At a subcommittee hearing of the House Committee on Veterans Affairs Monday, VA employees addressed lawmakers once again about the culture of whistleblower retaliation within the agency that keeps raising its ugly head.
Stars and Stripes reports that despite the increased scrutiny of the past year and a half, and the ongoing department overhaul, whistleblowers are still facing retaliation. Indeed, if anything, according to Rep. Martha Roby (R-AL), “we’ve taken steps backwards.”
At the hearing, Monday, the employees described a workplace culture where speaking out comes at great cost, even though VA Secretary Bob McDonald has made whistleblower protection a top priority.
One doctor who testified, last summer about wait-time manipulation, was demoted “and embarrassed in front of his patients.” Another employee – an Associate Director from Alabama – was demoted and publicly humiliated by his superiors.
“The hostility they receive for their conscientious behavior shows that the retaliatory culture, where whistleblowers are castigated for bringing problems to light, is still very much alive and well in the Department of Veterans Affairs,” Rep. Mike Coffman, R-Colo., said. “The truth of the matter is, the Congress needs whistleblowers within federal agencies to help identify problems on the ground in order to remain properly informed for the development of effective legislation.”
Dr. Christian Head, who testified in July about wait time manipulation at the VA’s Greater Los Angeles Health Care System, said he has been demoted, embarrassed in front of patients and nearly turned away from an operating room while his patient was under anesthesia, awaiting surgery.
Head says in August he found that the locks had been changed on his office, and he was informed that he had been moved to a “tiny, dirty, poorly furnished closet-sized office” on a different floor. He said his supervisors have engaged in a continuous effort to undermine him since July, including preventing him from meeting with McDonald when the secretary visited the Los Angeles VA system earlier this year, saying his identification badge was expired.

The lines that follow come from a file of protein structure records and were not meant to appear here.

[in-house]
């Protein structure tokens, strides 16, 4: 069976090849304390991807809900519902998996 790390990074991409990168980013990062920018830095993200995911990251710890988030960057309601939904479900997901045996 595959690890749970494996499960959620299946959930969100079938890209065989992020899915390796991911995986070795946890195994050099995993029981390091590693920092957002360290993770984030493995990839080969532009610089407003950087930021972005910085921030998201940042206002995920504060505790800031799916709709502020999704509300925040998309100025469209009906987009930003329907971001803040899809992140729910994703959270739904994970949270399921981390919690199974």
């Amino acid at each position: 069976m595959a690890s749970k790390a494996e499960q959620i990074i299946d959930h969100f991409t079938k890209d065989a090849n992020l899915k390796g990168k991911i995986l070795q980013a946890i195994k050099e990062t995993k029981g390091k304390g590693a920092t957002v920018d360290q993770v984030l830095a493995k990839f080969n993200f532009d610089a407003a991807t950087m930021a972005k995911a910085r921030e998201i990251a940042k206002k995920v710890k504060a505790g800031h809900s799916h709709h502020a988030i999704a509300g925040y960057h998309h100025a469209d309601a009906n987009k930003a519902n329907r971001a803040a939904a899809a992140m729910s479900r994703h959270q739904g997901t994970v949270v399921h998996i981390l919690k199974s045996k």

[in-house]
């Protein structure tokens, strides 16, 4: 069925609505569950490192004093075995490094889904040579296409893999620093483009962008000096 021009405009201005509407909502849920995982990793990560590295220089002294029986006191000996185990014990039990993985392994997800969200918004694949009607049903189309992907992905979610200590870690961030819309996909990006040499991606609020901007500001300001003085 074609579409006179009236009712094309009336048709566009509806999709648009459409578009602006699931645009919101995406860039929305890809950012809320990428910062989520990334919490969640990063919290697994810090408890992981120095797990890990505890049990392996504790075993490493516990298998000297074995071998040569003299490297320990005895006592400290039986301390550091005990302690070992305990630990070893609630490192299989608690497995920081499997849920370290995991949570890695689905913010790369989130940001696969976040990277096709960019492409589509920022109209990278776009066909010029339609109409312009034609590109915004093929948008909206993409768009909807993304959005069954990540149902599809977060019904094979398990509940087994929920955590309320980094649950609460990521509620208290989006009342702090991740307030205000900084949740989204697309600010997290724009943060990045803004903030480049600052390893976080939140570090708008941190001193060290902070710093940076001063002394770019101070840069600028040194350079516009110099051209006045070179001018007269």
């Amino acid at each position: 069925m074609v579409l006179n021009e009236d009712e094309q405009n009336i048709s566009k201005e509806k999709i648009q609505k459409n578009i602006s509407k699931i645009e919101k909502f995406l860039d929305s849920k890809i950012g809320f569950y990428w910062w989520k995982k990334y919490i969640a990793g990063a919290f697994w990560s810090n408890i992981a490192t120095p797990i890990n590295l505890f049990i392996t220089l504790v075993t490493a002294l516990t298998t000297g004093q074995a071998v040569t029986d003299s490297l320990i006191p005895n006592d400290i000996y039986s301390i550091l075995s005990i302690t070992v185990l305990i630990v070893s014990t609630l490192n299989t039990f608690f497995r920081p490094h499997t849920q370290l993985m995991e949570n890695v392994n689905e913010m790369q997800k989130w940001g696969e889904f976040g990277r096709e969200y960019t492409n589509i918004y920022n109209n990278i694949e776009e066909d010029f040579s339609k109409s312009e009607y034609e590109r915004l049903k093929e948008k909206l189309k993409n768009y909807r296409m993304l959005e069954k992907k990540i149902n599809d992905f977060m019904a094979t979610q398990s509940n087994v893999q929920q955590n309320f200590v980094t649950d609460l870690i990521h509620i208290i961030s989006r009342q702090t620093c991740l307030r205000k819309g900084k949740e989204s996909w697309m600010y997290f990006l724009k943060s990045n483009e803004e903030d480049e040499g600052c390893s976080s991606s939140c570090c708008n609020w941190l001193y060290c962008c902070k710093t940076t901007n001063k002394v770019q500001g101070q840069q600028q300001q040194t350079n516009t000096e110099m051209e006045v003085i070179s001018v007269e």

When he complained of his mistreatment, he told Congressmen Monday, a supervisor told him, “If you don’t like it, you’re a whistleblower, take it to Congress.”
In submitted testimony, Head also detailed instances where he said employees experienced racial and religious discrimination.
Richard Tremaine, associate director of the Central Alabama VA Healthcare System, complained that “his superiors took away his leadership role and humiliated him and another whistleblower in emails sent systemwide after he reported malfeasance by system director James Talton, who was eventually fired after an investigation showed patient wait time manipulation Alabama VA hospitals.”
“I speak with you today, with a heavy heart, disgusted by continued cover-ups, a discrediting campaign through open-ended investigations, and the attempted destruction of my career, by the very VA I have always loved being part of,” Tremaine said.
More than 25 VA whistleblowers have received legal settlements for retaliations related to the scandal and about 120 cases are still pending. Still, Carolyn Lerner, special counsel for the Office of Special Counsel, said that, while the VA is reforming, she expects 40 percent of the agency’s cases to come from the VA this year, far more than from any other agency.
She testified that “about 80% of the time – when people come to us with a disclosure, they experience retaliation.”
Rep. Annie Kuster (D-NH) called on VA to end retaliation against Whistleblowers and insisted that disciplinary action against the offenders is key to nipping the problem in the bud.